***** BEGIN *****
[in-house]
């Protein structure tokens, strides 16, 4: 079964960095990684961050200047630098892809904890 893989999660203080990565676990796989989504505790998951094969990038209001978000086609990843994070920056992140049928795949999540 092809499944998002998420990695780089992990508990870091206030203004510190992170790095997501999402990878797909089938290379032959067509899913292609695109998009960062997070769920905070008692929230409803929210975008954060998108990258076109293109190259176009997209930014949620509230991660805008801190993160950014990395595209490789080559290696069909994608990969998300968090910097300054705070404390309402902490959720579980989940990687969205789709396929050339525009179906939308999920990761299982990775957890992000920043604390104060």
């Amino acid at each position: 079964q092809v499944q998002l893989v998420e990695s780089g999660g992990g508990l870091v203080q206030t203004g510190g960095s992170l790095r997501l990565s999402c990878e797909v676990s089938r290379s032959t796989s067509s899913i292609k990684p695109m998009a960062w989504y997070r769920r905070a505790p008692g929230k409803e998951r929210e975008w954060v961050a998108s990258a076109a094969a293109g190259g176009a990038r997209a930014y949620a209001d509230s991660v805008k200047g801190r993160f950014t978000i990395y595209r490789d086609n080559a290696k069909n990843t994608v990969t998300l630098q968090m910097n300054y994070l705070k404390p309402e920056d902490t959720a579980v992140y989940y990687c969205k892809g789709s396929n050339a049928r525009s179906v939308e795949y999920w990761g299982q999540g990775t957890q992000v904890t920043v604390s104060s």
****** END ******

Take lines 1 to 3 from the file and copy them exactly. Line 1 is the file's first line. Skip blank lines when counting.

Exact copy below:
[in-house]
């Protein structure tokens, strides 16, 4: 079964960095990684961050200047630098892809904890 893989999660203080990565676990796989989504505790998951094969990038209001978000086609990843994070920056992140049928795949999540 092809499944998002998420990695780089992990508990870091206030203004510190992170790095997501999402990878797909089938290379032959067509899913292609695109998009960062997070769920905070008692929230409803929210975008954060998108990258076109293109190259176009997209930014949620509230991660805008801190993160950014990395595209490789080559290696069909994608990969998300968090910097300054705070404390309402902490959720579980989940990687969205789709396929050339525009179906939308999920990761299982990775957890992000920043604390104060």
């Amino acid at each position: 079964q092809v499944q998002l893989v998420e990695s780089g999660g992990g508990l870091v203080q206030t203004g510190g960095s992170l790095r997501l990565s999402c990878e797909v676990s089938r290379s032959t796989s067509s899913i292609k990684p695109m998009a960062w989504y997070r769920r905070a505790p008692g929230k409803e998951r929210e975008w954060v961050a998108s990258a076109a094969a293109g190259g176009a990038r997209a930014y949620a209001d509230s991660v805008k200047g801190r993160f950014t978000i990395y595209r490789d086609n080559a290696k069909n990843t994608v990969t998300l630098q968090m910097n300054y994070l705070k404390p309402e920056d902490t959720a579980v992140y989940y990687c969205k892809g789709s396929n050339a049928r525009s179906v939308e795949y999920w990761g299982q999540g990775t957890q992000v904890t920043v604390s104060s």